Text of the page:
|Intentionality as the Mark of the Dispositional|
|Source: Dialectica, Vol. 50, No. 2 (1996), pp. 91-120|
|Paper - Abstract|
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→ "Searle (John) - Intentionality: An Essay in the Philosophy of Mind"'s (1983) directedness and
→ "Anscombe (G.E.M.) - The Intentionality of Sensation: A Grammatical Feature"’s (1965) indeterminacy,
are features which distinguish T-intenTional / dispositional states, both mental and non-mental (physical), from non-dispositional "categorical" states.
→ Chisholm's (1957) permissible falsity of a prepositional attitude ascription,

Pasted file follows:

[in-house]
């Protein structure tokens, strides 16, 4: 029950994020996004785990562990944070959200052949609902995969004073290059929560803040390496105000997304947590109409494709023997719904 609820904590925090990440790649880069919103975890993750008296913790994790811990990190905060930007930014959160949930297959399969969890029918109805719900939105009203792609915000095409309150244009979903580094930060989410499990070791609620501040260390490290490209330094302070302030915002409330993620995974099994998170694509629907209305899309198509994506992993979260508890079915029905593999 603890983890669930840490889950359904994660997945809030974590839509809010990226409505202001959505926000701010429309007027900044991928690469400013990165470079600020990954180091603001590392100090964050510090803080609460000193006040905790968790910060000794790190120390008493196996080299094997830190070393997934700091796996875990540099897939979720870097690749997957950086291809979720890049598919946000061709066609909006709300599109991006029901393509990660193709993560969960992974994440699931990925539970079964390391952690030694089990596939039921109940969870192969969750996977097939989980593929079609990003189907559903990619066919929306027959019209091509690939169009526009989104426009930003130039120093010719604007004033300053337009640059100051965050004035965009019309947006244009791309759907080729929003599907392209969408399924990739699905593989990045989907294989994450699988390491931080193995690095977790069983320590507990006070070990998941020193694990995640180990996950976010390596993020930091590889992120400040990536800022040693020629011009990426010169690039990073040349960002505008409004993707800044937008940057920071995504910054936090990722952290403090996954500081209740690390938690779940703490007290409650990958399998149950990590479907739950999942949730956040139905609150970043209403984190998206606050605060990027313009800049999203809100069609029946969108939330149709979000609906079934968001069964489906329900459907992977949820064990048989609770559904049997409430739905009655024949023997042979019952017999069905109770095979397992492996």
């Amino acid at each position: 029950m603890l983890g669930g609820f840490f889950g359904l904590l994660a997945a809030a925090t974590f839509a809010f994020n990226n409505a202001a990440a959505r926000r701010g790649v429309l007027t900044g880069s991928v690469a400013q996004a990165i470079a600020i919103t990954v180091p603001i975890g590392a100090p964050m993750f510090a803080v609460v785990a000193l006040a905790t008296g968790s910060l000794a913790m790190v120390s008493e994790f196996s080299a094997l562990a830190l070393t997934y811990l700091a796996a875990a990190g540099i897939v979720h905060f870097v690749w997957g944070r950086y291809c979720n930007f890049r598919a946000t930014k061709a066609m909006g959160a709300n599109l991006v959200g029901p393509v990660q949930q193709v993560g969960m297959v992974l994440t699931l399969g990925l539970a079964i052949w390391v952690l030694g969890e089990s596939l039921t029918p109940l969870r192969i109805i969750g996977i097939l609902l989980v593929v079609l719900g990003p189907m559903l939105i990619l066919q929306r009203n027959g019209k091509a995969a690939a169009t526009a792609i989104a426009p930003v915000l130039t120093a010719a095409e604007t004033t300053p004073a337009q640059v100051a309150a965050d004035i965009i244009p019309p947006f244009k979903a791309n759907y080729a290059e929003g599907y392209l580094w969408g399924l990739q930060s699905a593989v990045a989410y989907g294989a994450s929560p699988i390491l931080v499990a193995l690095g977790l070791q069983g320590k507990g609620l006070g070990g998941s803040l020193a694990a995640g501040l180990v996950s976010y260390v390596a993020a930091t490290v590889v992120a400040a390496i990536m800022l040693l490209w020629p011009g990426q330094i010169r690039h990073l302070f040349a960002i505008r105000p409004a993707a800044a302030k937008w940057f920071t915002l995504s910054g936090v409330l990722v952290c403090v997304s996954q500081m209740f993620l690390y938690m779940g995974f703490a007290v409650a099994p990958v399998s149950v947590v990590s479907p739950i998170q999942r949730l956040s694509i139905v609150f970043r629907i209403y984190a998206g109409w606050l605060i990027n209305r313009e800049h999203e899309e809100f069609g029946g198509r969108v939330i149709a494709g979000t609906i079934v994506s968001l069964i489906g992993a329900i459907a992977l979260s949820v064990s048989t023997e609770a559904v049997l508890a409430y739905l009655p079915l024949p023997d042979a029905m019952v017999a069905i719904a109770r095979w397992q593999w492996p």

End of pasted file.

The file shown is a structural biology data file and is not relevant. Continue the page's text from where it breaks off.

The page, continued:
a feature of linguistic utterances too restricted in its scope to be of interest, or, as in the case of
→ Frege's (1892) indirect reference / Quine's (1953) referential opacity,
evidence that the S-intenSional locution is a quotation either of what someone has said in the past or might be expected to say, if the question were to arise at some time in the future.
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